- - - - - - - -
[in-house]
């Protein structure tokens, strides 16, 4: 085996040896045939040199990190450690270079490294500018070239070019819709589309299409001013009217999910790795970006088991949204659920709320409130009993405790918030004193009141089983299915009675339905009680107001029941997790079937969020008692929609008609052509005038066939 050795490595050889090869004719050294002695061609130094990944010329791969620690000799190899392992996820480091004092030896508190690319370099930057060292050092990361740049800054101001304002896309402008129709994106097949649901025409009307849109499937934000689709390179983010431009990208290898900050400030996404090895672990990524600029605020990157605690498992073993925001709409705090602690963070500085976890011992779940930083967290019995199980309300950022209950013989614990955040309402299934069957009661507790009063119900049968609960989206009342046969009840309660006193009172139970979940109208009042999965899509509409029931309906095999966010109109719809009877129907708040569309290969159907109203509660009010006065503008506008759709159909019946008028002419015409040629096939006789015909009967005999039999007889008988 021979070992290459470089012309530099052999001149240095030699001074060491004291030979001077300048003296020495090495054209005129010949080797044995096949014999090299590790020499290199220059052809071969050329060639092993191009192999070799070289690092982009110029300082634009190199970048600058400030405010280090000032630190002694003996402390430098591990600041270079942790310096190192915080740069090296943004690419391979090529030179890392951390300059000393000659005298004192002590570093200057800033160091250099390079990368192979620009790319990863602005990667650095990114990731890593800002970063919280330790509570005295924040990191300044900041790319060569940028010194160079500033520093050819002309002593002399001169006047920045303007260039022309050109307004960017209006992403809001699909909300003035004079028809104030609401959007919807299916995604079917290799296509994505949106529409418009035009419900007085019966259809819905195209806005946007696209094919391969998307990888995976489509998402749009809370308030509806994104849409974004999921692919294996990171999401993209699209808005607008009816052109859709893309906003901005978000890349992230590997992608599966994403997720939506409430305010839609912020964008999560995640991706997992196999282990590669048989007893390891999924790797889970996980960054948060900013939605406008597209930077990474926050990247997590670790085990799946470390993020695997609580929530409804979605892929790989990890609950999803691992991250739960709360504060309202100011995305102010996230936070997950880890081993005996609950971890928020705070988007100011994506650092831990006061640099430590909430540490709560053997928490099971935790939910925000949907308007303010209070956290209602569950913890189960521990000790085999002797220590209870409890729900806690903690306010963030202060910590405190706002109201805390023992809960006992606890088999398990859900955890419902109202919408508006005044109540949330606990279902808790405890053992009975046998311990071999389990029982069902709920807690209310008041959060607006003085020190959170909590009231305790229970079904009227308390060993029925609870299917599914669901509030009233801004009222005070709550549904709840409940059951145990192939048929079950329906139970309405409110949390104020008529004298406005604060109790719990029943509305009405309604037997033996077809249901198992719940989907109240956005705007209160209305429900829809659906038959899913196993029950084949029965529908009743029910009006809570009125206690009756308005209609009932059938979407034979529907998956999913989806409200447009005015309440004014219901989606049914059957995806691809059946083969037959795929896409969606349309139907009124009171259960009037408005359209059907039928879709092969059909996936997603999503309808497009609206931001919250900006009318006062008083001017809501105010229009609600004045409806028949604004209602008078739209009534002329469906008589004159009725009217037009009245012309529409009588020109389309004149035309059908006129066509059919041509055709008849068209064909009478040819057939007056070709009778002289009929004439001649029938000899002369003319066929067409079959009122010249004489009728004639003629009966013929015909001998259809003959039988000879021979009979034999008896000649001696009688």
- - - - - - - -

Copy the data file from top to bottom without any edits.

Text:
[in-house]
């Protein structure tokens, strides 16, 4: 085996040896045939040199990190450690270079490294500018070239070019819709589309299409001013009217999910790795970006088991949204659920709320409130009993405790918030004193009141089983299915009675339905009680107001029941997790079937969020008692929609008609052509005038066939 050795490595050889090869004719050294002695061609130094990944010329791969620690000799190899392992996820480091004092030896508190690319370099930057060292050092990361740049800054101001304002896309402008129709994106097949649901025409009307849109499937934000689709390179983010431009990208290898900050400030996404090895672990990524600029605020990157605690498992073993925001709409705090602690963070500085976890011992779940930083967290019995199980309300950022209950013989614990955040309402299934069957009661507790009063119900049968609960989206009342046969009840309660006193009172139970979940109208009042999965899509509409029931309906095999966010109109719809009877129907708040569309290969159907109203509660009010006065503008506008759709159909019946008028002419015409040629096939006789015909009967005999039999007889008988 021979070992290459470089012309530099052999001149240095030699001074060491004291030979001077300048003296020495090495054209005129010949080797044995096949014999090299590790020499290199220059052809071969050329060639092993191009192999070799070289690092982009110029300082634009190199970048600058400030405010280090000032630190002694003996402390430098591990600041270079942790310096190192915080740069090296943004690419391979090529030179890392951390300059000393000659005298004192002590570093200057800033160091250099390079990368192979620009790319990863602005990667650095990114990731890593800002970063919280330790509570005295924040990191300044900041790319060569940028010194160079500033520093050819002309002593002399001169006047920045303007260039022309050109307004960017209006992403809001699909909300003035004079028809104030609401959007919807299916995604079917290799296509994505949106529409418009035009419900007085019966259809819905195209806005946007696209094919391969998307990888995976489509998402749009809370308030509806994104849409974004999921692919294996990171999401993209699209808005607008009816052109859709893309906003901005978000890349992230590997992608599966994403997720939506409430305010839609912020964008999560995640991706997992196999282990590669048989007893390891999924790797889970996980960054948060900013939605406008597209930077990474926050990247997590670790085990799946470390993020695997609580929530409804979605892929790989990890609950999803691992991250739960709360504060309202100011995305102010996230936070997950880890081993005996609950971890928020705070988007100011994506650092831990006061640099430590909430540490709560053997928490099971935790939910925000949907308007303010209070956290209602569950913890189960521990000790085999002797220590209870409890729900806690903690306010963030202060910590405190706002109201805390023992809960006992606890088999398990859900955890419902109202919408508006005044109540949330606990279902808790405890053992009975046998311990071999389990029982069902709920807690209310008041959060607006003085020190959170909590009231305790229970079904009227308390060993029925609870299917599914669901509030009233801004009222005070709550549904709840409940059951145990192939048929079950329906139970309405409110949390104020008529004298406005604060109790719990029943509305009405309604037997033996077809249901198992719940989907109240956005705007209160209305429900829809659906038959899913196993029950084949029965529908009743029910009006809570009125206690009756308005209609009932059938979407034979529907998956999913989806409200447009005015309440004014219901989606049914059957995806691809059946083969037959795929896409969606349309139907009124009171259960009037408005359209059907039928879709092969059909996936997603999503309808497009609206931001919250900006009318006062008083001017809501105010229009609600004045409806028949604004209602008078739209009534002329469906008589004159009725009217037009009245012309529409009588020109389309004149035309059908006129066509059919041509055709008849068209064909009478040819057939007056070709009778002289009929004439001649029938000899002369003319066929067409079959009122010249004489009728004639003629009966013929015909001998259809003959039988000879021979009979034999008896000649001696009688």